FIGS. 2 and 3 show the details of the support 54 of the present invention. The support 54 has a circular base plate or disk 62, which is a flat piece and is shown as being placed on and affixed to the upper surface of the base flange 42 of the piston, said fixation being achieved by welding, gluing or any other fixing means of the plate to the base flange 42. The base plate 62 is of a material, such as low carbon stamped steel. The base plate 62 has a central hole 64 to allow the plate to fit around the piston 40. There are provided a plurality of finger plates 66, preferably “L” shaped, which may or may not be constructed of the same material as the circular base plate 62 and which are spaced around the circumference of the latter. The number of the finger plates 66 basically depends on the type and size of the magnets 58 to be utilized. Each finger plate 66 has a short leg 67 attached to the base plate 62. The short legs 67 are bent by 90 o at point 59, so as to form tabs 65 to be parallel to the base plate 62, said tabs 65 being firmly attached to the base plate 62 by any suitable process, such as welding. The long legs 68 of the finger plates 66 have their internal edges turned to the central axis of piston 40, and present two flat sides, each flat side of one finger plate 66 generally facing the flat side of the adjacent finger plate 66. As illustrated, the base plate 62 and the finger plates 66 of the support are made of a flat plate material. This reduces manufacturing costs, since the support elements can be easily stamped or punched in a sheet of material, and no special manufacturing is required, such as casting or molding. Moreover, the solution proposed herein leads to relatively little waste of material.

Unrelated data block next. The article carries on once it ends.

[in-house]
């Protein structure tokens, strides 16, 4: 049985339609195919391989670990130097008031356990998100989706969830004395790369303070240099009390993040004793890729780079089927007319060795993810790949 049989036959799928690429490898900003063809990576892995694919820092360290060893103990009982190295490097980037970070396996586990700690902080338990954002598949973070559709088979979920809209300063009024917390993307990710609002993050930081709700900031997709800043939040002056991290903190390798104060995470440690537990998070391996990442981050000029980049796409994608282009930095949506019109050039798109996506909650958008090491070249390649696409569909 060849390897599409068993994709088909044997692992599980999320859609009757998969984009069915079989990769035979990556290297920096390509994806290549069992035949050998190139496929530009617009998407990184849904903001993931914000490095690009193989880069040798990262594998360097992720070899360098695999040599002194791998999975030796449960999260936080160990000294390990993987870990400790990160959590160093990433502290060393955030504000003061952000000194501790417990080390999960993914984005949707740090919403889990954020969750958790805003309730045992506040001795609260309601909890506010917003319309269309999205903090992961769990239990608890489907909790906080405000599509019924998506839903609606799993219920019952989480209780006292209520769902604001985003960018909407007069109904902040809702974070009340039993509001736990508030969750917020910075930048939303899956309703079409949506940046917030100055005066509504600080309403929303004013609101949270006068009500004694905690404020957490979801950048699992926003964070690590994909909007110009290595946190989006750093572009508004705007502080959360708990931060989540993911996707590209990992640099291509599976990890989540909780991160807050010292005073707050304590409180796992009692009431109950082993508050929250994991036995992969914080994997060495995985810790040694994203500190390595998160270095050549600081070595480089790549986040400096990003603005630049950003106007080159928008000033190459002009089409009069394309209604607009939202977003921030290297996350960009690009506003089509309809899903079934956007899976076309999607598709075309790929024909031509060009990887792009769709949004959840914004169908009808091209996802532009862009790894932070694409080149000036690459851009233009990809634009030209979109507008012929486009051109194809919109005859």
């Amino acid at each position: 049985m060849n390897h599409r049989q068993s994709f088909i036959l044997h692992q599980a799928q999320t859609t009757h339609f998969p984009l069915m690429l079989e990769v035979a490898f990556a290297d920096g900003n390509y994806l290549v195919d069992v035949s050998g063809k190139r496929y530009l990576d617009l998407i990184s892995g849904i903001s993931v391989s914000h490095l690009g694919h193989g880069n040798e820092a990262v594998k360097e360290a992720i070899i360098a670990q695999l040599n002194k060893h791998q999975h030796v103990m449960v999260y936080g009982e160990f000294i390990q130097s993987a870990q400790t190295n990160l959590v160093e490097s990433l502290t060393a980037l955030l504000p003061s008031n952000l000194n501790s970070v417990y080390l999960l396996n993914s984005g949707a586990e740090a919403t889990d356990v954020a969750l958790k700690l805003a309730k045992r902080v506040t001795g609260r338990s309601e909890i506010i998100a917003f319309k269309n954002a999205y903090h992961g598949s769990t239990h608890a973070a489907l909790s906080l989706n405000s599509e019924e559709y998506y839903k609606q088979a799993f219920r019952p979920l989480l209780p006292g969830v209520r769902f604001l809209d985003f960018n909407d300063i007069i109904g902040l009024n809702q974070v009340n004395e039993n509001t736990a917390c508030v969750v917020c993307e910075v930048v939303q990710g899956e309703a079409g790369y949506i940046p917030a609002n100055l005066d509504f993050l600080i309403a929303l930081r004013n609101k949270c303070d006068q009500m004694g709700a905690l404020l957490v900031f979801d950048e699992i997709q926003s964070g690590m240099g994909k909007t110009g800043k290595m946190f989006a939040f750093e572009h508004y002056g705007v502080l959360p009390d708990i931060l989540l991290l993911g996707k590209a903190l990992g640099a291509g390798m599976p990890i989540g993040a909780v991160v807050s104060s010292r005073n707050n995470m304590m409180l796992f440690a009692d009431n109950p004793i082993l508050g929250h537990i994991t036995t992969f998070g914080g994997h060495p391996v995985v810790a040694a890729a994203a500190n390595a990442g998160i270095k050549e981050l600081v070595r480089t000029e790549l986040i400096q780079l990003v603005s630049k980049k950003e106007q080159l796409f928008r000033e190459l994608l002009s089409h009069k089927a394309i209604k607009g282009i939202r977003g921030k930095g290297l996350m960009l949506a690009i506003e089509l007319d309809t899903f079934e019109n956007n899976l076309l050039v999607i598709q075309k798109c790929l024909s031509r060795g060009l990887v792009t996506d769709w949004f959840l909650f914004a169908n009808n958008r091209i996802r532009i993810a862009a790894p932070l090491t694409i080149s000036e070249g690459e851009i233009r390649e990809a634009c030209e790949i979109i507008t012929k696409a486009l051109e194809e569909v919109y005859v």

A magnet 58, of the permanent type, is mounted between the flat sides of each pair of two long legs 68 of adjacent finger plates 66, at the ends of said finger plates 66. A space is provided between the base plate 62 of the support and the magnets 58. The magnets 58 are made of any adequate conventional material and are arcuated in shape and the assembly of all magnets between the finger plates 66 around the support forms a toroidal structure at the ends of the finger plates 66. The mounting of the magnets 58 to the support can be effected by any suitable means, for example an epoxy adhesive. The completed toroid of the magnets 58 and finger plates 66 forms a rigid and stable structure that can be easily mounted to the piston.